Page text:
• Dimensions formed by moving die components (MDC)
• Angularity
• Draft

• Flatness

• Cored holes for threads
The following features are only specified in Standard Tolerance. Unlike the features above, parts
that exceed the following tolerances will not meet the requirements of form, fit and function. These
features are specified at the maximum tolerance to meet their requirements. These features include:
• Concentricity
• Parting Line Shift

Graphical
Representation
Throughout section 4A there
is graphical representation of
specific feature tolerances.
Precision tolerances are
generally closer to design
specifications than standard
tolerances. The x-axis along
y-axis at zero indicates actual
design specification. Graph
lines indicate the maximum
allowable deviation from
design specification.

Volume = 6.64 in3

NADCA Product Specification Standards for Die Castings / 2015

4A-3

4A

Engineering & Design: Coordinate Dimensioning
Standard Tolerances
Standard Tolerances cover expected values consistent with high casting cycle speeds, uninterrupted production, reasonable die life and die maintenance costs, as well as normal inspection,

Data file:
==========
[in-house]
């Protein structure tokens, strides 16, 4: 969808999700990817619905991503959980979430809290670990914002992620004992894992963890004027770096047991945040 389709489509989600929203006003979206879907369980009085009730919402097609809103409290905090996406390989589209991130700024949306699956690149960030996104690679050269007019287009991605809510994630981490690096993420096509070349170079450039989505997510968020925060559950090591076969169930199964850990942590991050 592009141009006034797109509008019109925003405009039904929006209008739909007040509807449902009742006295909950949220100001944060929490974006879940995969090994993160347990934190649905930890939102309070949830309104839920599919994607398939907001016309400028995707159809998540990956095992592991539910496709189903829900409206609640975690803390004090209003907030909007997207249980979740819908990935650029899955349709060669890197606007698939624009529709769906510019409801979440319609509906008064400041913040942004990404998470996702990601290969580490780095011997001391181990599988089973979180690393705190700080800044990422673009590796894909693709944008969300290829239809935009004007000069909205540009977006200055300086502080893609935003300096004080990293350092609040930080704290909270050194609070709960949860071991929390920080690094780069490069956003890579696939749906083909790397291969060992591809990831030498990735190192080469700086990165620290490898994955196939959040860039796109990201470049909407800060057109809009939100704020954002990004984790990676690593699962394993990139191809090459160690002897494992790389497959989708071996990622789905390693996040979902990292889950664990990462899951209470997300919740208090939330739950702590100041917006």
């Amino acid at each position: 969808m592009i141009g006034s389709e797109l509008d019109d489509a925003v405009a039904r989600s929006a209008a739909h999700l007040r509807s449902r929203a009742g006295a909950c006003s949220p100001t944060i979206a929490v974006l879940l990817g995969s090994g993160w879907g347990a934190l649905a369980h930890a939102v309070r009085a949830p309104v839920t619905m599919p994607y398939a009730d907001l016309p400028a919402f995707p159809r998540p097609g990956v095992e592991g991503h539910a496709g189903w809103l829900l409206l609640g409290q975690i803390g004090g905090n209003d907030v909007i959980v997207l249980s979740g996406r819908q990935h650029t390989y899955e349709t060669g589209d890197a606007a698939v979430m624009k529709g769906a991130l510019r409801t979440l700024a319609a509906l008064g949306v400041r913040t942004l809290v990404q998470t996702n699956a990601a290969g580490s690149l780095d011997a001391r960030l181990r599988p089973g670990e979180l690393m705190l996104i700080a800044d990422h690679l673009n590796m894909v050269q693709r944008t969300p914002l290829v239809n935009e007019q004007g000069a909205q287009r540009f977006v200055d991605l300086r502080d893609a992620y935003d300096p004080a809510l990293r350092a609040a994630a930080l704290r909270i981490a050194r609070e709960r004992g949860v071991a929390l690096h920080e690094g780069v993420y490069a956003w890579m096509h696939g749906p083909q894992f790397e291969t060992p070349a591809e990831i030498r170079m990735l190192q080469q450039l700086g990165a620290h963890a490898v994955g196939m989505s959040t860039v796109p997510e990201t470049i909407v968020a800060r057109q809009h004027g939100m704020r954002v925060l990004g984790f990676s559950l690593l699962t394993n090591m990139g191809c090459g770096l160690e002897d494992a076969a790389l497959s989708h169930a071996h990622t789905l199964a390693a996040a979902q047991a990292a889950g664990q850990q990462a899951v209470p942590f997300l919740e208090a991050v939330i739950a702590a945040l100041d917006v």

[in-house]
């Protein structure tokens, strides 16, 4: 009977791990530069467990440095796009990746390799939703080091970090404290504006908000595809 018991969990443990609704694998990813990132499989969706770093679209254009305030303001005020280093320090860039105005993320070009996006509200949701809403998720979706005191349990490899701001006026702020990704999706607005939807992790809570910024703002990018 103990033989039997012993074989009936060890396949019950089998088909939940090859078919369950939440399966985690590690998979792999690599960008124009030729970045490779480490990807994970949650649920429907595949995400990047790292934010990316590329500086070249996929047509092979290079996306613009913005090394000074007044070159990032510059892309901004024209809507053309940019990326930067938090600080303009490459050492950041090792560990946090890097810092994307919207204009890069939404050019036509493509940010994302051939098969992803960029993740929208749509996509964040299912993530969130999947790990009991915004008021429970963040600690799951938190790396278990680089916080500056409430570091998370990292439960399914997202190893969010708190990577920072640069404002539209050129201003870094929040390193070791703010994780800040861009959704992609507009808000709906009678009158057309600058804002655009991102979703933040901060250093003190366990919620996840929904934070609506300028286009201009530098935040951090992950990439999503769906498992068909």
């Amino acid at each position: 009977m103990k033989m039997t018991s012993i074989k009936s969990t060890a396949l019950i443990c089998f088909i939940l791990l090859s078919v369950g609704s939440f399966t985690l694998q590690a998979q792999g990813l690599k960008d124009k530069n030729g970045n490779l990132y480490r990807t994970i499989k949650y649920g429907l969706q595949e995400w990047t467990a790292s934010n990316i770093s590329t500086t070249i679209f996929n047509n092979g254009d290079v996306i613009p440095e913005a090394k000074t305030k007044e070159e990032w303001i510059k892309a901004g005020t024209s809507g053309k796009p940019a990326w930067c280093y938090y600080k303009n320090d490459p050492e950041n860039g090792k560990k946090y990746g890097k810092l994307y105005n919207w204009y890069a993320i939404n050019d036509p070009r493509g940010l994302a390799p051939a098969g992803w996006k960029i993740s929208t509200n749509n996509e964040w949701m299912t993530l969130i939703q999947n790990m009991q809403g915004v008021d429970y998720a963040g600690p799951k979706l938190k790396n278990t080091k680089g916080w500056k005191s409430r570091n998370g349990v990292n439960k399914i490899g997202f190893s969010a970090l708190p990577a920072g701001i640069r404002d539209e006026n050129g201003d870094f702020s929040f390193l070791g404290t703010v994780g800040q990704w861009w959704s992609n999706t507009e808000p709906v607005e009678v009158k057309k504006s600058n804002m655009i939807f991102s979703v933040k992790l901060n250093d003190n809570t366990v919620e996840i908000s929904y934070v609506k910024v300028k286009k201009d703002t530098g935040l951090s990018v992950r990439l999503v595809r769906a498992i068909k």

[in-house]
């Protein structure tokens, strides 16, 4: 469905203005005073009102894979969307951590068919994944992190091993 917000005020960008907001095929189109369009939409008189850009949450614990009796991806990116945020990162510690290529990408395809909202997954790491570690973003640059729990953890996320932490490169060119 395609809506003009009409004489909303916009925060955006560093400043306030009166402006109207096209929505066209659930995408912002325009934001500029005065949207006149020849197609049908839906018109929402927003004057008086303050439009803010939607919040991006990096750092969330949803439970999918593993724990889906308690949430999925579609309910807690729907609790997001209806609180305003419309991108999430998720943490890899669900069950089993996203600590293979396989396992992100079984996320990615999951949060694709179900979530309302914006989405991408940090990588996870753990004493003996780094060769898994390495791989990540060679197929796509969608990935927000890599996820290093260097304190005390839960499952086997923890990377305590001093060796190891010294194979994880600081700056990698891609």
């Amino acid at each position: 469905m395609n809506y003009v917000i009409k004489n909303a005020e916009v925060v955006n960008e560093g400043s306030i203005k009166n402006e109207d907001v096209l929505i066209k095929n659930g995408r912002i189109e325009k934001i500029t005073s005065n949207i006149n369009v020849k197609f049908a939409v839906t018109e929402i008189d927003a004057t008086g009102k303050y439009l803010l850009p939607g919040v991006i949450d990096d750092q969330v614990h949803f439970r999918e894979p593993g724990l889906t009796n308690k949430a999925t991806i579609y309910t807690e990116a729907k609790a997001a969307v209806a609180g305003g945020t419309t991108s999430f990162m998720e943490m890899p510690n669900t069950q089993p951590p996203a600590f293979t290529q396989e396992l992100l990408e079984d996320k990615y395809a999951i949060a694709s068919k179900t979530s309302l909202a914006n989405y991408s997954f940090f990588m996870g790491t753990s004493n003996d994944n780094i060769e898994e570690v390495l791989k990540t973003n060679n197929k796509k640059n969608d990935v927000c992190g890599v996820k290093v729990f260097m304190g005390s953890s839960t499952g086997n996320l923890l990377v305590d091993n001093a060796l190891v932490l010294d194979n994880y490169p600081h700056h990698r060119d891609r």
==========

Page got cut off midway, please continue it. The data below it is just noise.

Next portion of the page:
packing and shipping costs.
Such tolerances can normally be achieved by the widely available production capabilities of
casters practicing standard methods and procedures. Conformity to these standards by designers
assures the most predictable service and lowest cost.

Precision Tolerances
Critical requirements for dimensional accuracy, draft, etc.., beyond the Standard Tolerances
presented, can be specified when required.
Precision Tolerances are presented on the page following the Standard Tolerances for the same
characteristic. The values shown for Precision Tolerances represent greater casting accuracy. See
graphical comparison of Standard and Precision Tolerances throughout section 4A. Part precision tolerances involve extra precision in die construction and/or special process controls during
production. The use of new technologies and equipment aid in maintaining Precision Tolerance.
While early consultation with the caster can sometimes result in selected special precision requirements being incorporated with little additional cost, such tolerances should be specified only where
necessary.
It should be noted that the tolerances shown must, of necessity, be guidelines only—highly
dependent on the particular shape, specific features and wall thickness transitions of a given part
design. These factors, under the control of the product designer, greatly influence the ability of
the casting process to achieve predetermined specifications in the final cast part.
Where a number of critical requirements are combined in a single casting, early caster evaluation of a proposed design is essential. Design modifications for more cost-efficient casting can
nearly always be made. Without such feedback, additional costs can usually be expected and the
design, as originally planned, may not be producible by die casting.